In 2020 the court rules were changed to require that all residential tenants must be given 14 days’ notice of an eviction. What happens though if the eviction is cancelled on the day?
This is good news for tax payers, particularly higher-rate taxpayers who can look to concentrate on capital growth rather than income generation through their savings and investments, to generate tax efficient investment performance where appropriate. For basic-rate tax payers, the harmonisation of tax rates will come as a relief, reducing the tax burden on disposal of capital assets.
The capital gains tax rate reduction also offers good news for trustees who often have the challenge of weighing up the needs of different classes of beneficiaries for income and capital growth..
Trustees will now also be able to benefit from the 20% rate of capital gains tax, which means there are opportunities for more streamlined tax approaches to be taken. This could be potentially looking to greater emphasis on capital growth rather than income generation in appropriate cases.
In life-interest trusts, trustees will still be obliged to hold the balance between capital growth and income generation for the life tenant. However, for many discretionary trusts, the ability to grow capital in a more tax-efficient way than previously will be attractive.
Capital Gains and Property
The news is slightly different for those with property investments. They will still be penalised, as the new lower rate of capital gains tax is restricted to general investments. Gains on second properties, e.g. buy to let or holiday homes will continue to be taxed at the higher rate. It should also be noted that the sale of such assets also come with a requirement that capital gains tax must be paid within 30 days of any sale.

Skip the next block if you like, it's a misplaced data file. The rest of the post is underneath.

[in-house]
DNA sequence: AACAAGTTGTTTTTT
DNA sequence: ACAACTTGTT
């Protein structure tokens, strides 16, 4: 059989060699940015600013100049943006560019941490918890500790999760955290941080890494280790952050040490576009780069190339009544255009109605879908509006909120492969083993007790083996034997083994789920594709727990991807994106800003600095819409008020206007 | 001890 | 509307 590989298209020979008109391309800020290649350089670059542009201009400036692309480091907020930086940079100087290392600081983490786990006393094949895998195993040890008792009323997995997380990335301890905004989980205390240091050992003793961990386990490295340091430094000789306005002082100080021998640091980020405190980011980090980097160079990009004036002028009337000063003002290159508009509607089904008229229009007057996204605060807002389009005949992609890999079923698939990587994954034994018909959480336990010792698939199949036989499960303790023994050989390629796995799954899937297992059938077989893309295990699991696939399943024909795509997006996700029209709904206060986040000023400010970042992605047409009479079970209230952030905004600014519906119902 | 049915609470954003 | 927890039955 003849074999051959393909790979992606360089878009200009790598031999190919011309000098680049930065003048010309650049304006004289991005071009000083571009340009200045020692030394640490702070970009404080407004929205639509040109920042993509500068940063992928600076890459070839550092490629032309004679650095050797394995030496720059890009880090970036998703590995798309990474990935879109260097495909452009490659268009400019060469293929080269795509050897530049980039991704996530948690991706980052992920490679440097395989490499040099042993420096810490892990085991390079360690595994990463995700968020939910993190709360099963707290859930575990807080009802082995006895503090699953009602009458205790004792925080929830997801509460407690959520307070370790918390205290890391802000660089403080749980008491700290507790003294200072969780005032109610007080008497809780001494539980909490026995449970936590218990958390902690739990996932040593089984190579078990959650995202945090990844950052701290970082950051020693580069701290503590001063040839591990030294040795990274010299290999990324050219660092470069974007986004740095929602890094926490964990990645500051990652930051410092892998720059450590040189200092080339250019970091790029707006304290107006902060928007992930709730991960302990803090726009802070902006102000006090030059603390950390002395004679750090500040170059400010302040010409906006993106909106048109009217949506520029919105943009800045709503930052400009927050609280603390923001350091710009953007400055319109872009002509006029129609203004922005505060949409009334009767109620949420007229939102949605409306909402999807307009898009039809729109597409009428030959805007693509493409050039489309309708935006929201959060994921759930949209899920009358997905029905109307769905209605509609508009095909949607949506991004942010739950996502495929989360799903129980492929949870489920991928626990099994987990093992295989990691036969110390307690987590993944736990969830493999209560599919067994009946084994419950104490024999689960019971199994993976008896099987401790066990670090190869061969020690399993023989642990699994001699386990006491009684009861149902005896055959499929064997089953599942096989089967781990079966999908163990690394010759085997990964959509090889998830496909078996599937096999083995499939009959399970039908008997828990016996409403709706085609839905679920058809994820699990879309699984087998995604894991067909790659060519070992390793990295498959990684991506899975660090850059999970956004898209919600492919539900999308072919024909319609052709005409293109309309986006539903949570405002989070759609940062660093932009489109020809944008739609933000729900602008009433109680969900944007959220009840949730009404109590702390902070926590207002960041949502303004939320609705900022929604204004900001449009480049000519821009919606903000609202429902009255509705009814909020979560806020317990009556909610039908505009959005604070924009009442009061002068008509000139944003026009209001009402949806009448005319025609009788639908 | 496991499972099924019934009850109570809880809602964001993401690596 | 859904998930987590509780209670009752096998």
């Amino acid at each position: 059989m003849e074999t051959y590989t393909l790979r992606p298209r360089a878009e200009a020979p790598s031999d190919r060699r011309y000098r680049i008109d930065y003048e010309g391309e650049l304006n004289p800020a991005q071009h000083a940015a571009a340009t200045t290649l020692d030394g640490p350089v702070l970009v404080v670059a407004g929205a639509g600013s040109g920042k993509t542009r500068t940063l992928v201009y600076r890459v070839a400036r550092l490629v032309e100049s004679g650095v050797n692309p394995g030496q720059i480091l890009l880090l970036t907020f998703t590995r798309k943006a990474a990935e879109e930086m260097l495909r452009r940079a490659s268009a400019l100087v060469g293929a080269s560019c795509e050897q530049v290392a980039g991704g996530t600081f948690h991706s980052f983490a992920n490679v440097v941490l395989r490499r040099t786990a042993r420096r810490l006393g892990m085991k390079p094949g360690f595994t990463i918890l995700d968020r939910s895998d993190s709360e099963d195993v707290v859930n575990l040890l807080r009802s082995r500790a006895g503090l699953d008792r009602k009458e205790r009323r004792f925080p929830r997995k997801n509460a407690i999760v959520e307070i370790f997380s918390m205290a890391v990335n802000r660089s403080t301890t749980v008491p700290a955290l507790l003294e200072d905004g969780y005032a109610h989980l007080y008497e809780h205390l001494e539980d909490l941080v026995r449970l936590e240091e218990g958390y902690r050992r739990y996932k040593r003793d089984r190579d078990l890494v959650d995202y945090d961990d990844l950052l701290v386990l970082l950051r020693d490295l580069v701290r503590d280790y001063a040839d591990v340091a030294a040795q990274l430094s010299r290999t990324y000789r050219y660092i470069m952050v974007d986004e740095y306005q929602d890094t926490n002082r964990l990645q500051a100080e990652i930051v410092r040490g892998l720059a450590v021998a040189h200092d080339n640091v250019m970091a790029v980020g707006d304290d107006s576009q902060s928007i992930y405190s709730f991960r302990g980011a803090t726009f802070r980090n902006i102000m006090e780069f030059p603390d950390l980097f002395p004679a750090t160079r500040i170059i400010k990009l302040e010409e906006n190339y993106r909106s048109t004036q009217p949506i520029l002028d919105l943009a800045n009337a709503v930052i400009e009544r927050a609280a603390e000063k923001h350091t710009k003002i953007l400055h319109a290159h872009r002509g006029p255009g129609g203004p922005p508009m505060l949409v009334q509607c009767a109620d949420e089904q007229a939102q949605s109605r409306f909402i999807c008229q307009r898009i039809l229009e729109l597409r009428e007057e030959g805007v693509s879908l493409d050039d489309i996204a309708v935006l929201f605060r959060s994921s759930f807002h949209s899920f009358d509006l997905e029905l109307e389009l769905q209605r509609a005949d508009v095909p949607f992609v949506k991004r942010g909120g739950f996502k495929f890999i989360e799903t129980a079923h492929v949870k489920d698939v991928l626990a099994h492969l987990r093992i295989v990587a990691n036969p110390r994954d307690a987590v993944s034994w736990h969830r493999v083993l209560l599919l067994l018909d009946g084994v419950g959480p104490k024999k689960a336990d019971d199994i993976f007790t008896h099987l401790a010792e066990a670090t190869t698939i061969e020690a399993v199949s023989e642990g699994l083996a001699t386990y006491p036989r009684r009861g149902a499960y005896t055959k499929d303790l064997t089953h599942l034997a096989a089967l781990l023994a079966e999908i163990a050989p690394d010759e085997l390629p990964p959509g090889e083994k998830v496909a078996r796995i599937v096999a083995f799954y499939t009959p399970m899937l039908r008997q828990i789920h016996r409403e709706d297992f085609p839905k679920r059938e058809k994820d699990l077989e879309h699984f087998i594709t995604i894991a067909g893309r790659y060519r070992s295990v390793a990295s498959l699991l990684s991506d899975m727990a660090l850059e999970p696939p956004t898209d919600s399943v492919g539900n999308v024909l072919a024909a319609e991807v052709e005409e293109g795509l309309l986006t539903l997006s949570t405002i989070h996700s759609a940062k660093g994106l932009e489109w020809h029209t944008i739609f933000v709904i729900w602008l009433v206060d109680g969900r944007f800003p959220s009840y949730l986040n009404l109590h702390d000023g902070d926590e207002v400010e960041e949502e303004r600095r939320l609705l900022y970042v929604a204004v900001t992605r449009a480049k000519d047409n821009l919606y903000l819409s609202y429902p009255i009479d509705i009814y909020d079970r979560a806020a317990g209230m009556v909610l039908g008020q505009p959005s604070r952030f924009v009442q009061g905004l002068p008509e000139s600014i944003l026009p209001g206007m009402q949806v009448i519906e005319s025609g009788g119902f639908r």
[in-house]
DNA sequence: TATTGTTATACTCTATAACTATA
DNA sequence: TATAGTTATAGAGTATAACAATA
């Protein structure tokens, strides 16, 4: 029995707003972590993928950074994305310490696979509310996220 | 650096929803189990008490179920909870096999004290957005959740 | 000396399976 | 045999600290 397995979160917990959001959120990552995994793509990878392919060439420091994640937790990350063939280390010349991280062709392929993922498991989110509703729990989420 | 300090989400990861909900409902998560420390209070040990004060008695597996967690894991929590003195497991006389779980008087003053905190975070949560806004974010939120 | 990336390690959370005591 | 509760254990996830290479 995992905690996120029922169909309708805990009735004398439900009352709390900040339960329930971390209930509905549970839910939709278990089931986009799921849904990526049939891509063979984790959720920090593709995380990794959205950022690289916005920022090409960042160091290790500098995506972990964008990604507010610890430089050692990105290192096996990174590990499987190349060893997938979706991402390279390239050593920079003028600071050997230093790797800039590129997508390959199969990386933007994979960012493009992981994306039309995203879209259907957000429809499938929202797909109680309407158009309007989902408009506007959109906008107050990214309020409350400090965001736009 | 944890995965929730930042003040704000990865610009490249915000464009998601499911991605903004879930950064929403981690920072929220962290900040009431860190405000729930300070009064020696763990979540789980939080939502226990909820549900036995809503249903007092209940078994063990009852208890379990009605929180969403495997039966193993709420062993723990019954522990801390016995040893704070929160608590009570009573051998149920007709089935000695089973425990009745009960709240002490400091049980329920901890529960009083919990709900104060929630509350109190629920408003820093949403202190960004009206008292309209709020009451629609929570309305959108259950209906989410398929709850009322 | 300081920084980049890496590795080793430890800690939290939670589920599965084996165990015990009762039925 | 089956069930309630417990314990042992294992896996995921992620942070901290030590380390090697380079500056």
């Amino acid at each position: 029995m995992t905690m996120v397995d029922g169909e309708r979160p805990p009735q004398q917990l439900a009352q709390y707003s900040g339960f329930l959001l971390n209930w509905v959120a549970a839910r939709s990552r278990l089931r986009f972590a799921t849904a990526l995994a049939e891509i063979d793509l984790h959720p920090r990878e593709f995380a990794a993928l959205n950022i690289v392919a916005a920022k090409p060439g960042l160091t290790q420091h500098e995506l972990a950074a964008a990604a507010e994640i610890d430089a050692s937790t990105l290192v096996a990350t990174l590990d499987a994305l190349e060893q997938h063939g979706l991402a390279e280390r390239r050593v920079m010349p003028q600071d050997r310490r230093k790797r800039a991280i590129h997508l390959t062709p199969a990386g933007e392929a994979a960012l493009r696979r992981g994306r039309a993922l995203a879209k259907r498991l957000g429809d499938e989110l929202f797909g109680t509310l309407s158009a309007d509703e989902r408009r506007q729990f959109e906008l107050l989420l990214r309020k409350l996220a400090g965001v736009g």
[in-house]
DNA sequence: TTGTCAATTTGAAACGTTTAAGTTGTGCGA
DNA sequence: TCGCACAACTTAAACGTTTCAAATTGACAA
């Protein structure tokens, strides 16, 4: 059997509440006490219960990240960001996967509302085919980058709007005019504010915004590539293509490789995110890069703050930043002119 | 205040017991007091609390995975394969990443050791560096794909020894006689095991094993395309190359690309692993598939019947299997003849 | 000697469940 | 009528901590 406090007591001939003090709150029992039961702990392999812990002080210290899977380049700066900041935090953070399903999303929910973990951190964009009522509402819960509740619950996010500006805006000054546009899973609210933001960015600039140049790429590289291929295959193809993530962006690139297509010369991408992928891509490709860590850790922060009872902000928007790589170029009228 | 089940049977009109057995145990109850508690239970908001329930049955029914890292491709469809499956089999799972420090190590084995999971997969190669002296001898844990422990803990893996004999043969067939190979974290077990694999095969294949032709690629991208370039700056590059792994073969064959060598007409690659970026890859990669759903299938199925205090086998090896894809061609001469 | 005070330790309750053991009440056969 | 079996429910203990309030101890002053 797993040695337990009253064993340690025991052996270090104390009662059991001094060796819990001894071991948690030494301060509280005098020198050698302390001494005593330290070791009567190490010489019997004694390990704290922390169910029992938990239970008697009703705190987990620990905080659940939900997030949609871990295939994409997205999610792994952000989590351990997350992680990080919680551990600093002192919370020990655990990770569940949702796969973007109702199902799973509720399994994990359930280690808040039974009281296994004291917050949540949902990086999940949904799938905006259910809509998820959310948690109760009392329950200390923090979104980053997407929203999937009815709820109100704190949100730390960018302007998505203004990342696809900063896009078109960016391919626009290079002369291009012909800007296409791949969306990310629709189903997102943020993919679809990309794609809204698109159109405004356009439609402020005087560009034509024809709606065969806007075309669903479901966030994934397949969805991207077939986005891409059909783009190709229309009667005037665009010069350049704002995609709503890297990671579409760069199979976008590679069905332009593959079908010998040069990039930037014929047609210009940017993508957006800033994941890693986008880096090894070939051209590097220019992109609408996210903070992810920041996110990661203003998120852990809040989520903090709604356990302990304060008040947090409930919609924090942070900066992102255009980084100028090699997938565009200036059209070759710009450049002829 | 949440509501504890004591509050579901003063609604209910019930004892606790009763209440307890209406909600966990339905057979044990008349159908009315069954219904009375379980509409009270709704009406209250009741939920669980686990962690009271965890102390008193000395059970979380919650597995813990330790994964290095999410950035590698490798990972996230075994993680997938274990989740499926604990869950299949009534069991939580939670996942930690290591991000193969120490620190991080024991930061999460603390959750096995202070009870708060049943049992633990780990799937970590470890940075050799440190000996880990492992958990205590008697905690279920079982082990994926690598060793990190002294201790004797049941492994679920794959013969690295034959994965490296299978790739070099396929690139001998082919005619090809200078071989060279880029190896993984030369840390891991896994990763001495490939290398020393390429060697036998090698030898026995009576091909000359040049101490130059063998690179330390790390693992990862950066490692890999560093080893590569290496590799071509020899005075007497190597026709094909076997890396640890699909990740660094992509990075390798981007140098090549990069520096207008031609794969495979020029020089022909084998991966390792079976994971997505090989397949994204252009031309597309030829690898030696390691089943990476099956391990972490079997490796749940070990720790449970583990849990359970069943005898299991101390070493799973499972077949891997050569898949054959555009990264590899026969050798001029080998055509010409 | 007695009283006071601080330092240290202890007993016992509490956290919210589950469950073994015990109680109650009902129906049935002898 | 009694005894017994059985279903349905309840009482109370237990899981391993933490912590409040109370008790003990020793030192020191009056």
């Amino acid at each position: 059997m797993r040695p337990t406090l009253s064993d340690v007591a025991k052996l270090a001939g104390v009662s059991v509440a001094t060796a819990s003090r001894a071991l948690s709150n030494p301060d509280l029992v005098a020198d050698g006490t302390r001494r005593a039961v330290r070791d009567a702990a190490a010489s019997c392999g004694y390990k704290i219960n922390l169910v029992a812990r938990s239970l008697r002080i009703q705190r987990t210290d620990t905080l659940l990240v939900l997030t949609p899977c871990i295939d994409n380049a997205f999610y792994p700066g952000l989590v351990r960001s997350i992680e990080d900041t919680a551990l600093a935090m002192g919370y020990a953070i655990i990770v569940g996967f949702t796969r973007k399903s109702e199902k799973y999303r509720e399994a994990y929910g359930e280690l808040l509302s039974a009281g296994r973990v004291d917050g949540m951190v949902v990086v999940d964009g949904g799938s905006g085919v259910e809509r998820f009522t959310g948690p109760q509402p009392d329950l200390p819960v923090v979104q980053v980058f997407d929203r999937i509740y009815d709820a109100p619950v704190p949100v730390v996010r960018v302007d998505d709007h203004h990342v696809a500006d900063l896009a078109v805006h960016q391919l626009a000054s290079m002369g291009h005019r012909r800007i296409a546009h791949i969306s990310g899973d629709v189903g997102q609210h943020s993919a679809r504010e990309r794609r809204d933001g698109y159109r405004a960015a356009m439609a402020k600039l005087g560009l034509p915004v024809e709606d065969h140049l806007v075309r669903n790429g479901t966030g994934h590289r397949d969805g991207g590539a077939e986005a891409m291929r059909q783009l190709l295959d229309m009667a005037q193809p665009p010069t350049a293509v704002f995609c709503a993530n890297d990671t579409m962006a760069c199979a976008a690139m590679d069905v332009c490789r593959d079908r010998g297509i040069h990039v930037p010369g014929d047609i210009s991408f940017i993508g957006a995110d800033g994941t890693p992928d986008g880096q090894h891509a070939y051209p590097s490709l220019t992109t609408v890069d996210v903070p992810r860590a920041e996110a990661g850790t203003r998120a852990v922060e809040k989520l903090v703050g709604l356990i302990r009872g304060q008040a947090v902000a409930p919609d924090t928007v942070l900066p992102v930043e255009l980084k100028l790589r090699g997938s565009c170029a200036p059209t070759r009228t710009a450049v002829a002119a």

The Government policy is arguably looking to widen homeownership in the UK. By removing the barriers to purchases by seeking to stoke the housing market with opportunities for property purchases, the Government hopes that house ownership will become more affordable. However, the practical effect of this move remains to be seen. For those already with property portfolios, there may now be a significant reason NOT to sell but hold property investments for the long term,
The question remains as to whether the change to capital gains tax treatment of any property which is not a principal residence will in fact limit the number of people investing in buy to let properties – especially when coupled with other Government measures such as the increased rates of Stamp Duty Land Tax for second properties. The intention to reduce the buy to let boom might be clear but the proof of the pudding will be in the eating and only time will tell whether this combination of policy does make a difference.
Overall, the budget did not, for once at the least, massively change the tax landscape, save in relation to capital gains tax. However, with the prospect of the EU referendum firmly on the horizon the possibility of a second or third budget during the 2016/17 budget financial year is not beyond the realms of possibility.
For further information about anything raised in this article, please contact Donna Holmes.
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